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The integrated crossover plan (part 2)

by David Zatz on

In the first two parts, we talked about how the future minivans and future Durango may share more; and how the Wagoneer will displace Durango on the “enlarged Grand Cherokee platform;” and rumors that the next-generation minivans would be based on a variant of the current Durango.  We also talked the Dodge Journey midsize crossover, and whether it will be a sort of Dodge-d Cherokee or a mini-minivan.

Oh, and then there’s Dodge Nitro. The name has been trademarked. Does that mean anything? Probably not.

Durango is a real quandary. Some people suggested it could move over to the Ram 1500 and end up like the Chevy Tahoe. We have three reasons for thinking that will not happen.

  1. First, there are the rumors from Auburn Hills
  2.  Chrysler is having a hard time with its fuel efficiency targets as it is
  3. There is only one company has been successful with that kind of vehicle in recent years. GM has built an enviable reputation with those trucks, attracting buyers who would otherwise never dream of buying something American.  Ford tried with the Expedition and Navigator, and hasn’t really gotten anywhere; if Ford failed, with a large core of reflexive buyers and a superb marketing machine, Dodge is not likely to break in, even if they built something clearly superior.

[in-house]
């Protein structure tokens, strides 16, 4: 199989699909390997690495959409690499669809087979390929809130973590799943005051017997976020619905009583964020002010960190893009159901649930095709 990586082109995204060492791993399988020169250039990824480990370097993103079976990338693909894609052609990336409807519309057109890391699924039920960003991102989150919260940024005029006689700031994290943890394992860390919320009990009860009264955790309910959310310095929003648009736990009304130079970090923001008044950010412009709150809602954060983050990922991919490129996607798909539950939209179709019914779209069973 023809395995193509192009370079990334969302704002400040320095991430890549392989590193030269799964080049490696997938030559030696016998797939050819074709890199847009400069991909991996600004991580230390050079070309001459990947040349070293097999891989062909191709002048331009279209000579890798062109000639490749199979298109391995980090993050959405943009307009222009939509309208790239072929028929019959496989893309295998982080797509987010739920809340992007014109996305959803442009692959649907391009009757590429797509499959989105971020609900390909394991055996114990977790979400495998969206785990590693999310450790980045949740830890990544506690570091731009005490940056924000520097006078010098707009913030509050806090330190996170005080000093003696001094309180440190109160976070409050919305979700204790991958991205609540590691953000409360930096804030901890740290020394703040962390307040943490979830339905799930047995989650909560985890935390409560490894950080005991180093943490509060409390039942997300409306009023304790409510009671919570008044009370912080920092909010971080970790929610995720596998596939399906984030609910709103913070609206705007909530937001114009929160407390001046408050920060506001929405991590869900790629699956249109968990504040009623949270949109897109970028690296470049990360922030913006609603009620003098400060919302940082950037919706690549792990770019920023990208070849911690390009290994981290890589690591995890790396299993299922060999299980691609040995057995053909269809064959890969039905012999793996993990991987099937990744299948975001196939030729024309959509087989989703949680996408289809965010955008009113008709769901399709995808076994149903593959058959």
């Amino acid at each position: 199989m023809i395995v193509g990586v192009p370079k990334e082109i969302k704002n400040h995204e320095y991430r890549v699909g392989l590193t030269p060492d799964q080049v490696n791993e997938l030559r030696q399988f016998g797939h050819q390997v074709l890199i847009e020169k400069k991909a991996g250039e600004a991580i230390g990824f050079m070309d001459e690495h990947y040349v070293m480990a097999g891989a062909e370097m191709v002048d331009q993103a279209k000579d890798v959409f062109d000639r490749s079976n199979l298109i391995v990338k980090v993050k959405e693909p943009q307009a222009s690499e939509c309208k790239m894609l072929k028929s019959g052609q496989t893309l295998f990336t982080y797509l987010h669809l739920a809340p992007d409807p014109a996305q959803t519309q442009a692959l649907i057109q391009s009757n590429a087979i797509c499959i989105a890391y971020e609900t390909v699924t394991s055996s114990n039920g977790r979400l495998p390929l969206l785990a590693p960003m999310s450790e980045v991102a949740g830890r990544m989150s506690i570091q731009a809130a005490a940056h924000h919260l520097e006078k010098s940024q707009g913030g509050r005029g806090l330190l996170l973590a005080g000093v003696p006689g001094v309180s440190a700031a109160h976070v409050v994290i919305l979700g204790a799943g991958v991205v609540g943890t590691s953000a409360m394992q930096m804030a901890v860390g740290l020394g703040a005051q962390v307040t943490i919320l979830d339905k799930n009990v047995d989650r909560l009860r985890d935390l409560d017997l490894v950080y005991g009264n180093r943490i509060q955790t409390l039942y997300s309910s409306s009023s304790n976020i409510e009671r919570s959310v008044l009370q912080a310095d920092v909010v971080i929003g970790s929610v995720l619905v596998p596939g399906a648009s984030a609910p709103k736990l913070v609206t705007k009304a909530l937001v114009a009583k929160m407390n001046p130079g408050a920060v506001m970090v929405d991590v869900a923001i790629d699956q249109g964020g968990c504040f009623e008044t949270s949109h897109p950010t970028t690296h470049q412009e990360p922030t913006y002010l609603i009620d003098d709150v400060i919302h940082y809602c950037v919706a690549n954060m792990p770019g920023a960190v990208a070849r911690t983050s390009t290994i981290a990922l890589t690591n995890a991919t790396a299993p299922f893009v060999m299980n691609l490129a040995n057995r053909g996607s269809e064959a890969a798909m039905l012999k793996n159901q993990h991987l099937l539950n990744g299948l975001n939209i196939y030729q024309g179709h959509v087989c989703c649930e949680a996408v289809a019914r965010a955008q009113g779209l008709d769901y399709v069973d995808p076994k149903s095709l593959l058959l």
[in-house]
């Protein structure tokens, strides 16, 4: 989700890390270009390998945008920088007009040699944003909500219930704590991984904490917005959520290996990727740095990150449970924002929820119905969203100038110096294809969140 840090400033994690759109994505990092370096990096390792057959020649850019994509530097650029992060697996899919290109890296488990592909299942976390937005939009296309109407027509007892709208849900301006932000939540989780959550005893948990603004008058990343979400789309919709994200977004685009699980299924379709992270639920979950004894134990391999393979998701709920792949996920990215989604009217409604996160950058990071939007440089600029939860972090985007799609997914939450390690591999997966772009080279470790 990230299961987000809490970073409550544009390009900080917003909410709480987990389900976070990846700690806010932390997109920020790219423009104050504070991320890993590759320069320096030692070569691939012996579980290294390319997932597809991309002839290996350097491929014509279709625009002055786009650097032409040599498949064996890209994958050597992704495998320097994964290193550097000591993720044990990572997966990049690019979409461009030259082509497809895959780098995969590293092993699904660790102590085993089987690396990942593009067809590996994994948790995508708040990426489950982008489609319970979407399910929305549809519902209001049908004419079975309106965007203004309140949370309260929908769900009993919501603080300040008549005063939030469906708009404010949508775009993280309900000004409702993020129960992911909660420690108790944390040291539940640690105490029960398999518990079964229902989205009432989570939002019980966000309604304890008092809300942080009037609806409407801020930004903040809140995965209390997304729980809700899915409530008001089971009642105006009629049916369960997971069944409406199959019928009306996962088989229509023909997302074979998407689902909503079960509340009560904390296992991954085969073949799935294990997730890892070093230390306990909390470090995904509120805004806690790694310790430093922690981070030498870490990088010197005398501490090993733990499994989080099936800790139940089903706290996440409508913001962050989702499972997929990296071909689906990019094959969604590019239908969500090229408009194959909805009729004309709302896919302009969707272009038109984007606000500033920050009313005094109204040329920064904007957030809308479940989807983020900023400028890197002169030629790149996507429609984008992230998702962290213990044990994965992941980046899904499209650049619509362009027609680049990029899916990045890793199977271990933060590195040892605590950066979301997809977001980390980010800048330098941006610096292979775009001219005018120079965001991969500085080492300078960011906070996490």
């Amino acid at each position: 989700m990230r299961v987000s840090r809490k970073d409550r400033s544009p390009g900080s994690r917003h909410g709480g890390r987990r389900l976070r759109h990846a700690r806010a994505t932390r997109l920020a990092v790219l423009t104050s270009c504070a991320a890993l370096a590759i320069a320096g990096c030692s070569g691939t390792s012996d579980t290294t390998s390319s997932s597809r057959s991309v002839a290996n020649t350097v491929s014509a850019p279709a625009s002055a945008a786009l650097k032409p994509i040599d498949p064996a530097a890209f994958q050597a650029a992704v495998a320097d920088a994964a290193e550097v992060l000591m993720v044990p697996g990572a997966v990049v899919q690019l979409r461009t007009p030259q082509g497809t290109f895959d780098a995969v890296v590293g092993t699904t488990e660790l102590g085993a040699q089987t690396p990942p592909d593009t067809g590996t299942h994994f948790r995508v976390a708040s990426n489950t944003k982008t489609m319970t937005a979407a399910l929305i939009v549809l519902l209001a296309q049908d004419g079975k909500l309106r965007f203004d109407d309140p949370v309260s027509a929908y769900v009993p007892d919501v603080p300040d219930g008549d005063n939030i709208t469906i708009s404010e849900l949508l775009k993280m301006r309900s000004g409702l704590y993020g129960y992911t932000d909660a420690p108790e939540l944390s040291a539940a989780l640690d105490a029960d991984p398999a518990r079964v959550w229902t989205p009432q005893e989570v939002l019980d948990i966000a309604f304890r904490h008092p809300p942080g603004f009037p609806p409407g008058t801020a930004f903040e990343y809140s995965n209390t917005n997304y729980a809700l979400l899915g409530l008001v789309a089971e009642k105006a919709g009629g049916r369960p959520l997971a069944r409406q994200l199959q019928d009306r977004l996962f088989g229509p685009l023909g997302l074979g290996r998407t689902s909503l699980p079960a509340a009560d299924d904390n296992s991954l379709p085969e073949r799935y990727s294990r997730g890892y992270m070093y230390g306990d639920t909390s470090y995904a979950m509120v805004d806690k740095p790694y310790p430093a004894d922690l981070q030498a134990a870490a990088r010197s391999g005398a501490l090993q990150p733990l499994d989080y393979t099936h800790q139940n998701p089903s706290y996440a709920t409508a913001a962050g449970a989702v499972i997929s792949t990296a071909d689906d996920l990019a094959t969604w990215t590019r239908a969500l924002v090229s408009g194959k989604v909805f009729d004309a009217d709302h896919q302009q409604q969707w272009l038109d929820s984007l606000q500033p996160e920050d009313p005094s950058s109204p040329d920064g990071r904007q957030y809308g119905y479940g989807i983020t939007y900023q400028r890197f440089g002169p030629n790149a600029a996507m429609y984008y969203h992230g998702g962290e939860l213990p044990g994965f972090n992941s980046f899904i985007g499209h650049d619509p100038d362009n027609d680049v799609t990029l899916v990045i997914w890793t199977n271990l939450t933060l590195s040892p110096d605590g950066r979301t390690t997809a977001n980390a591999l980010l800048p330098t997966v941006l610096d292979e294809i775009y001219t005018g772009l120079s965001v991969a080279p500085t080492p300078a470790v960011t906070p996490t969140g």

Earlier, we suggested that Durango might converge with the minivans, perhaps keeping rear wheel drive (as the LH cars were designed to support either front or rear drive). However, let’s carefully look at the dates. Durango gets a refresh in early 2017, and continues to the end of 2018.

The Wagoneer comes in — in 2018.  So… the Durango name could move to a modified 300C chassis —just as Maserati is reportedly planning crossovers based on the Ghibli (I would guess there will be an Alfa Romeo version, too. This all assumes Durango won’t simply be dropped; sales may determine that.) If that happened in January 2019, it wouldn’t show up on the plan.

That would solve the problem of where to build Durangos: in Canada, where it can join Challenger, Charger, and 300C, to counter-act the slow decline in full-sized car sales (not made any easier for Chrysler by increasing competition).

Caravan. There was talk of an upcoming full size Dodge crossover, presumably to be named Caravan, based on the next generation Town & Country.

There is no full size crossover on the Five Year Plan for Dodge. 

Perhaps, Chrysler will take over the Caravan name, using it for their own full size crossover, and Dodge will making Durango their full size.   Or perhaps the Chrysler full-sized crossover will be called Voyager.  Chrysler has been calling its minivans Voyagers everywhere but North America since they first started exports, since they started selling them before Town & Country was created and after Plymouth left most of the world.

That plan sounds fairly rational. Let’s see if it happens. Stay tuned — for the next four years.

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